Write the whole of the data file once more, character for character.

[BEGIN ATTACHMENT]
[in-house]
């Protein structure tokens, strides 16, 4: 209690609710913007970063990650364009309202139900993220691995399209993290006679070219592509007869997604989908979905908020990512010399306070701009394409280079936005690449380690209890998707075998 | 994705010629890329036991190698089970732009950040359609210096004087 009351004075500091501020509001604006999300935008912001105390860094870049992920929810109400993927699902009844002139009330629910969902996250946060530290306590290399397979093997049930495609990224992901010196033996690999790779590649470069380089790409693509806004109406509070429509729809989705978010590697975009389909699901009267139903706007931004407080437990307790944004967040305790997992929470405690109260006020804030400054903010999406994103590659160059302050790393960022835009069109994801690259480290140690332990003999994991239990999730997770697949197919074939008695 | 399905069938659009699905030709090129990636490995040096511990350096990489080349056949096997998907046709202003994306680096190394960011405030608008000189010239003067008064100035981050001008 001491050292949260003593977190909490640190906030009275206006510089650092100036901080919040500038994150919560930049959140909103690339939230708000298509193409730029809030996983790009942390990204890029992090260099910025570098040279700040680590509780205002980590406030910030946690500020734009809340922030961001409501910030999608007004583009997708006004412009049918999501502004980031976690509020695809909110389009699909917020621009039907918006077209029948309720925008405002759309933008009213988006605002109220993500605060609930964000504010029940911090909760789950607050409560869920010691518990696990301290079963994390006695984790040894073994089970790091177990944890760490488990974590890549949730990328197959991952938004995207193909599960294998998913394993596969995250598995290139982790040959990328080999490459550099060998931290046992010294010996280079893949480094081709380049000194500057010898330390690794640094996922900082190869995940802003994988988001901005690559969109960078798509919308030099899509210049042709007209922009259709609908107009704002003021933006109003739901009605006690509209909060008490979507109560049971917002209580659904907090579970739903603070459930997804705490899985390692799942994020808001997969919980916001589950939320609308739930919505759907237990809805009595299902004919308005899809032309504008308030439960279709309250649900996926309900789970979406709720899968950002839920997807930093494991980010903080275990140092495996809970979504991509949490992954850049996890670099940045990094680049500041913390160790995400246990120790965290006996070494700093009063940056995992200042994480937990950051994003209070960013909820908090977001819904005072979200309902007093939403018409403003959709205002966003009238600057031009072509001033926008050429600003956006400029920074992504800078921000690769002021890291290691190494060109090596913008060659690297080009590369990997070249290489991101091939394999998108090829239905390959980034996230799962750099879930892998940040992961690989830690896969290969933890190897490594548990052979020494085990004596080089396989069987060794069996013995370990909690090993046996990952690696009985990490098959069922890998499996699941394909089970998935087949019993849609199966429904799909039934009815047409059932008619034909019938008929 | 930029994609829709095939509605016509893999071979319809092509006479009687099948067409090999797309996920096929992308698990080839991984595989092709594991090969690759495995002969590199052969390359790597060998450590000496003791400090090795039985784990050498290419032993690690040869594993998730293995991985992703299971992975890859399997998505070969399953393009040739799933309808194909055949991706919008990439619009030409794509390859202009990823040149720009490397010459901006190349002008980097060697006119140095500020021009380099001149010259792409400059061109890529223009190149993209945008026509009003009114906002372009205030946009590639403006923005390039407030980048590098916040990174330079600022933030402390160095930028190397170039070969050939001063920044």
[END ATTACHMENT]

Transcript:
[in-house]
């Protein structure tokens, strides 16, 4: 209690609710913007970063990650364009309202139900993220691995399209993290006679070219592509007869997604989908979905908020990512010399306070701009394409280079936005690449380690209890998707075998 | 994705010629890329036991190698089970732009950040359609210096004087 009351004075500091501020509001604006999300935008912001105390860094870049992920929810109400993927699902009844002139009330629910969902996250946060530290306590290399397979093997049930495609990224992901010196033996690999790779590649470069380089790409693509806004109406509070429509729809989705978010590697975009389909699901009267139903706007931004407080437990307790944004967040305790997992929470405690109260006020804030400054903010999406994103590659160059302050790393960022835009069109994801690259480290140690332990003999994991239990999730997770697949197919074939008695 | 399905069938659009699905030709090129990636490995040096511990350096990489080349056949096997998907046709202003994306680096190394960011405030608008000189010239003067008064100035981050001008 001491050292949260003593977190909490640190906030009275206006510089650092100036901080919040500038994150919560930049959140909103690339939230708000298509193409730029809030996983790009942390990204890029992090260099910025570098040279700040680590509780205002980590406030910030946690500020734009809340922030961001409501910030999608007004583009997708006004412009049918999501502004980031976690509020695809909110389009699909917020621009039907918006077209029948309720925008405002759309933008009213988006605002109220993500605060609930964000504010029940911090909760789950607050409560869920010691518990696990301290079963994390006695984790040894073994089970790091177990944890760490488990974590890549949730990328197959991952938004995207193909599960294998998913394993596969995250598995290139982790040959990328080999490459550099060998931290046992010294010996280079893949480094081709380049000194500057010898330390690794640094996922900082190869995940802003994988988001901005690559969109960078798509919308030099899509210049042709007209922009259709609908107009704002003021933006109003739901009605006690509209909060008490979507109560049971917002209580659904907090579970739903603070459930997804705490899985390692799942994020808001997969919980916001589950939320609308739930919505759907237990809805009595299902004919308005899809032309504008308030439960279709309250649900996926309900789970979406709720899968950002839920997807930093494991980010903080275990140092495996809970979504991509949490992954850049996890670099940045990094680049500041913390160790995400246990120790965290006996070494700093009063940056995992200042994480937990950051994003209070960013909820908090977001819904005072979200309902007093939403018409403003959709205002966003009238600057031009072509001033926008050429600003956006400029920074992504800078921000690769002021890291290691190494060109090596913008060659690297080009590369990997070249290489991101091939394999998108090829239905390959980034996230799962750099879930892998940040992961690989830690896969290969933890190897490594548990052979020494085990004596080089396989069987060794069996013995370990909690090993046996990952690696009985990490098959069922890998499996699941394909089970998935087949019993849609199966429904799909039934009815047409059932008619034909019938008929 | 930029994609829709095939509605016509893999071979319809092509006479009687099948067409090999797309996920096929992308698990080839991984595989092709594991090969690759495995002969590199052969390359790597060998450590000496003791400090090795039985784990050498290419032993690690040869594993998730293995991985992703299971992975890859399997998505070969399953393009040739799933309808194909055949991706919008990439619009030409794509390859202009990823040149720009490397010459901006190349002008980097060697006119140095500020021009380099001149010259792409400059061109890529223009190149993209945008026509009003009114906002372009205030946009590639403006923005390039407030980048590098916040990174330079600022933030402390160095930028190397170039070969050939001063920044």